Like many children of the eighties, I spent many a Sunday morning gathered around a flannelgraph in some darkened corner of a local church, listening to a well-meaning but way-too-strict older lady try to teach me how to love Jesus. Every week, this dear and long-suffering sister-in-Christ would turn up and regale us with time-honored Biblical tales like ‘David and Goliath, Jonah and the Whale,’ and, of course, ‘Joshua and the Battle of Jericho’ — because what six-year-old doesn’t love a good yarn about God-ordained mass-genocide?
Ah, the joys of Sunday School.
Chances are, if you were a child during the mid-to-late twentieth century, you might have attended Sunday School as well. While it’s difficult to find statistics for the USA, those available for other parts of the Western World reveal the prevalence of Sunday School attendance. According to Kevin R. Ward, in his book Losing Our Religion? back in the 1950s, over 50% of children in New Zealand attended Sunday School, while a staggering 65% of Canadian children were enrolled in a mainline protestant Sunday School class around the same time. Of course, since then, Sunday Schools, much like the church as a whole, have been in steady decline.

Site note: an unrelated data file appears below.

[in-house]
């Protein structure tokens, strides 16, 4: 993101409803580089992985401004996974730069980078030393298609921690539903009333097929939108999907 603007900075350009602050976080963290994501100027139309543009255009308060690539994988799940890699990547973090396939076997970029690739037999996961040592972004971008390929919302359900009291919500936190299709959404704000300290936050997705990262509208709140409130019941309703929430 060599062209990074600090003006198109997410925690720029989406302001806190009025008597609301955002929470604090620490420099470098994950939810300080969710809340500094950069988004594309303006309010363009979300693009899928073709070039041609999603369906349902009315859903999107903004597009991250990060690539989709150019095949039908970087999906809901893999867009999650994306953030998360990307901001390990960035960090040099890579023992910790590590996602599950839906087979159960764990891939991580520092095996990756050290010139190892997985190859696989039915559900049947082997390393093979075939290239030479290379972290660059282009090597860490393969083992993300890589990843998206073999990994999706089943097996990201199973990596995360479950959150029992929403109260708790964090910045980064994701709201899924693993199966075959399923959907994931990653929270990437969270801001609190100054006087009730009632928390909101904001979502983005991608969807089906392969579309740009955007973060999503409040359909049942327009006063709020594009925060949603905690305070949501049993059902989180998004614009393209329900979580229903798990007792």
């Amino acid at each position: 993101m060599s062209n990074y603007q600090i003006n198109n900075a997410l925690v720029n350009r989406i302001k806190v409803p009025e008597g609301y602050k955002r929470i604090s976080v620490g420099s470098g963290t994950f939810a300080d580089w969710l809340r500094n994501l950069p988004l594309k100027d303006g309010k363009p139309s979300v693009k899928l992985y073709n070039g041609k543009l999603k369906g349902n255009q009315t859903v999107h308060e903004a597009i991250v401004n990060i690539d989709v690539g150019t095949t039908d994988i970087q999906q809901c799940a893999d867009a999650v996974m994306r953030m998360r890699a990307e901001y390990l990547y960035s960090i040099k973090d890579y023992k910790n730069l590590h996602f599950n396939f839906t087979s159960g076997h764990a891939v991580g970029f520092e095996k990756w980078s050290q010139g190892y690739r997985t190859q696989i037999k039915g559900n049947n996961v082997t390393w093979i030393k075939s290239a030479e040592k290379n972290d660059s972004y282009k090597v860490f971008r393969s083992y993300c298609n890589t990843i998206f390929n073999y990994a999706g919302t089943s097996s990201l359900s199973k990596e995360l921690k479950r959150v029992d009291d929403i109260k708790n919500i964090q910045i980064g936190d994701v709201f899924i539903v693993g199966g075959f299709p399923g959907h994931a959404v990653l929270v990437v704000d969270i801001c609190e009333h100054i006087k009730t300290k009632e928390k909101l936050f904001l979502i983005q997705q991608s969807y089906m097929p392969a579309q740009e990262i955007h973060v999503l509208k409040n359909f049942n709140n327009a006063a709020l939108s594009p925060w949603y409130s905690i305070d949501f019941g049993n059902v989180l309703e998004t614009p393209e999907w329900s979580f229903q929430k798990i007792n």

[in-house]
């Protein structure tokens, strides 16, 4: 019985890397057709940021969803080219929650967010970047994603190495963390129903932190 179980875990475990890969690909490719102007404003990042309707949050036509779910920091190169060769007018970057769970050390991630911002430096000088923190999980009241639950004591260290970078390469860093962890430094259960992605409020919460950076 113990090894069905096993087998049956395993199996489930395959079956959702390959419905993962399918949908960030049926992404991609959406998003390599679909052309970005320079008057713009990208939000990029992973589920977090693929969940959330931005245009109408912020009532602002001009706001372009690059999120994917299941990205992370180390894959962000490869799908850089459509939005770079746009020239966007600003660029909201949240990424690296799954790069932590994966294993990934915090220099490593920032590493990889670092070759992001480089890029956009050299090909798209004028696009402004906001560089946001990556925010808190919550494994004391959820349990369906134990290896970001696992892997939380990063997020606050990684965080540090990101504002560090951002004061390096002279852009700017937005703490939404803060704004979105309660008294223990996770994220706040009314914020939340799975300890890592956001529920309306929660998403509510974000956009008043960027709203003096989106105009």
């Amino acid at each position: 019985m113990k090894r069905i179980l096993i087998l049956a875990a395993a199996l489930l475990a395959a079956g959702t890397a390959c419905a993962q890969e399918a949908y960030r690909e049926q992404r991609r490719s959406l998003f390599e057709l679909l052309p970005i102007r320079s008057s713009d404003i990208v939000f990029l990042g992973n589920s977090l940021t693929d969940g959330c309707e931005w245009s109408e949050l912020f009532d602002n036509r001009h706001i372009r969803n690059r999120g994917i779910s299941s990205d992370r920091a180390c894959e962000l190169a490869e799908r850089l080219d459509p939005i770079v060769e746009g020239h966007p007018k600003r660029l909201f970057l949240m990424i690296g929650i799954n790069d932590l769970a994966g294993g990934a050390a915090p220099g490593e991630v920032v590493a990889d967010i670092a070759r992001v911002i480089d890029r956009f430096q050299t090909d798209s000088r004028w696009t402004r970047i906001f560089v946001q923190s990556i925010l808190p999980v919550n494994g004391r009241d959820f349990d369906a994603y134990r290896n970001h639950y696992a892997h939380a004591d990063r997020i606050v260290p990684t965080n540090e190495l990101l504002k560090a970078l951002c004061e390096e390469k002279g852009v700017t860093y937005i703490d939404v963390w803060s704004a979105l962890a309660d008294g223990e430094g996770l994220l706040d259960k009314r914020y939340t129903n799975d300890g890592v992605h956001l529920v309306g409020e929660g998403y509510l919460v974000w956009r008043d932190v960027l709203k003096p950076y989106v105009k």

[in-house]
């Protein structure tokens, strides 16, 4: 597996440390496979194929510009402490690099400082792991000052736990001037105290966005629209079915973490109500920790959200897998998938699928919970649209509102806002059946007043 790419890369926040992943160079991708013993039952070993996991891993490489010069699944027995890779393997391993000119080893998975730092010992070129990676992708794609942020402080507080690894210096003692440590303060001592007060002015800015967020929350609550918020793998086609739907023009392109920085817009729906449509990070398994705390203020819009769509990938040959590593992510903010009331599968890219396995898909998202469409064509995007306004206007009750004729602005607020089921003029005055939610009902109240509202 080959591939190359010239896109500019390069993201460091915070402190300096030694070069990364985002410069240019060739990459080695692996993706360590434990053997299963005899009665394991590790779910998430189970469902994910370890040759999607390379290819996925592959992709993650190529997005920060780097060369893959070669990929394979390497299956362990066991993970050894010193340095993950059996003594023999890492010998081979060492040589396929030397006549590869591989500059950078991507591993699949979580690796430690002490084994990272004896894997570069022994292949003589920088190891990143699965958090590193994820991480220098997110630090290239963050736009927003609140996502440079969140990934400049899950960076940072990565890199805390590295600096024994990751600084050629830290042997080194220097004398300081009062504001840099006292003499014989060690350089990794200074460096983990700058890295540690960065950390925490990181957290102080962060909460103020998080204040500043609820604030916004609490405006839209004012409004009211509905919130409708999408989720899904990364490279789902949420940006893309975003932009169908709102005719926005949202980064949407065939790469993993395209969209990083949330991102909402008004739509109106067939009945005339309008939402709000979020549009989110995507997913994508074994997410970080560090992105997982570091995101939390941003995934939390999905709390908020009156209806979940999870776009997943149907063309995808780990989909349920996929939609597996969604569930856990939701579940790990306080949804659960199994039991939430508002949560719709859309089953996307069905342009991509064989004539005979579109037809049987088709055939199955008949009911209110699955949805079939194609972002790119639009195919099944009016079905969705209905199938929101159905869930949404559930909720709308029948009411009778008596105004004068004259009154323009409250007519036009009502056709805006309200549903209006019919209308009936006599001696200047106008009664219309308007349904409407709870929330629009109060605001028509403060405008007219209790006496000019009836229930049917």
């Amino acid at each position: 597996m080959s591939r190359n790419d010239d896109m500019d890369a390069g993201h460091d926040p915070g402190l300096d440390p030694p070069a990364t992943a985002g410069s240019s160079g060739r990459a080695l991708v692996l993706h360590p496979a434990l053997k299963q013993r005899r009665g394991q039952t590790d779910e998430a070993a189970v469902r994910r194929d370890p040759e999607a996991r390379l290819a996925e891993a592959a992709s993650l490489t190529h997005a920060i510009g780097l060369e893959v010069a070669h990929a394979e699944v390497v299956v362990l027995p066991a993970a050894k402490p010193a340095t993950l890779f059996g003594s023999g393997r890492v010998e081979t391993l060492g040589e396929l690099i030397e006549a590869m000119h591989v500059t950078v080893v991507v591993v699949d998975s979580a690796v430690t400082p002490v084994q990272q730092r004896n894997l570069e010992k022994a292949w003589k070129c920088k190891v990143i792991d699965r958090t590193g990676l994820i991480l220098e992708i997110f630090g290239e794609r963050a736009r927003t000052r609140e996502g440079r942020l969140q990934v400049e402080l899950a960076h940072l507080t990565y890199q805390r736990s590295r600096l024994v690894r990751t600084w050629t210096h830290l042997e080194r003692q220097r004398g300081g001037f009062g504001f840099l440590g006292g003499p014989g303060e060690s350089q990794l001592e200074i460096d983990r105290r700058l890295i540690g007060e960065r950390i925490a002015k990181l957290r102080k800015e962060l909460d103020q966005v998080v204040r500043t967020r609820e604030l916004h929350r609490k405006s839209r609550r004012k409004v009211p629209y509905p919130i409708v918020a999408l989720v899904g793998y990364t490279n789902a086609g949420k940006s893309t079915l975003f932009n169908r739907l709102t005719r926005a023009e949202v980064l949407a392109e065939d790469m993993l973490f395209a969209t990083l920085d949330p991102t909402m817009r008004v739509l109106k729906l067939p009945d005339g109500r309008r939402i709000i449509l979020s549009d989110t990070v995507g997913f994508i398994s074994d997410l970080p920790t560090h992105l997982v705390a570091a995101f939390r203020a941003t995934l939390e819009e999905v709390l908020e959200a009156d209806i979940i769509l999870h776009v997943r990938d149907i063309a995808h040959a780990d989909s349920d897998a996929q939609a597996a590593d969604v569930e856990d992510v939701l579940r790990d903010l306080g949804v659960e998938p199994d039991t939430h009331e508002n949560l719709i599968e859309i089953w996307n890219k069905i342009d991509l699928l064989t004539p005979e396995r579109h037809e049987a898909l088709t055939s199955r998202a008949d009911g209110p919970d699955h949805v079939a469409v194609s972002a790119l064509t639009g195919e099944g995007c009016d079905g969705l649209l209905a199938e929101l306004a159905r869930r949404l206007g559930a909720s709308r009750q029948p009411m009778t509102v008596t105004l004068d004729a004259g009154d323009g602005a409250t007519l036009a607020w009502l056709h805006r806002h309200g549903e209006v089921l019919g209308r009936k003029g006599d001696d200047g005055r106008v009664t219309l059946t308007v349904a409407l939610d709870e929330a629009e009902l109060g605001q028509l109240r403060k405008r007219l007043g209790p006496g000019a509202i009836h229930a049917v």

Now, if you were a child who was brought up in Sunday school, chances are you have also rejected much of what they taught you as fanciful at best and outright lies at worse. Research from Ken Ham and Britte Breemer at “Answer in Genesis” reveals that Sunday School essentially achieves the opposite of its stated aims — to produce adult Christians.